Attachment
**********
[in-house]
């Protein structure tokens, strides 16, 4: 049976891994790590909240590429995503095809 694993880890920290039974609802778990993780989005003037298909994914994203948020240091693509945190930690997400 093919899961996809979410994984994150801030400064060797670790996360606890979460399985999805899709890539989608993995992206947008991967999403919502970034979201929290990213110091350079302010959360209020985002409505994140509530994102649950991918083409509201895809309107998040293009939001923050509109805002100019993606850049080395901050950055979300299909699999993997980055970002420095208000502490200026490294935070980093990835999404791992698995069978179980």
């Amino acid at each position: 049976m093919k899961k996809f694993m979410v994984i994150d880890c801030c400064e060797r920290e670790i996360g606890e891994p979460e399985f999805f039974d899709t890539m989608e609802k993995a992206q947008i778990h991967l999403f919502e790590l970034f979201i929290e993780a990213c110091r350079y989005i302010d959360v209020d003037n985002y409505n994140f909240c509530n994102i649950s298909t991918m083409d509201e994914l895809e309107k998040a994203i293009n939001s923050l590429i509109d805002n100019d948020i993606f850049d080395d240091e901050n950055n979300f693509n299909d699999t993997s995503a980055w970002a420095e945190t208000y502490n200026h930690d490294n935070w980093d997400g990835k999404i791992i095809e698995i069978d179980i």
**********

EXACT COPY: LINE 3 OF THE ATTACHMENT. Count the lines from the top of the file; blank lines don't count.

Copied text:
């Amino acid at each position: 049976m093919k899961k996809f694993m979410v994984i994150d880890c801030c400064e060797r920290e670790i996360g606890e891994p979460e399985f999805f039974d899709t890539m989608e609802k993995a992206q947008i778990h991967l999403f919502e790590l970034f979201i929290e993780a990213c110091r350079y989005i302010d959360v209020d003037n985002y409505n994140f909240c509530n994102i649950s298909t991918m083409d509201e994914l895809e309107k998040a994203i293009n939001s923050l590429i509109d805002n100019d948020i993606f850049d080395d240091e901050n950055n979300f693509n299909d699999t993997s995503a980055w970002a420095e945190t208000y502490n200026h930690d490294n935070w980093d997400g990835k999404i791992i095809e698995i069978d179980i």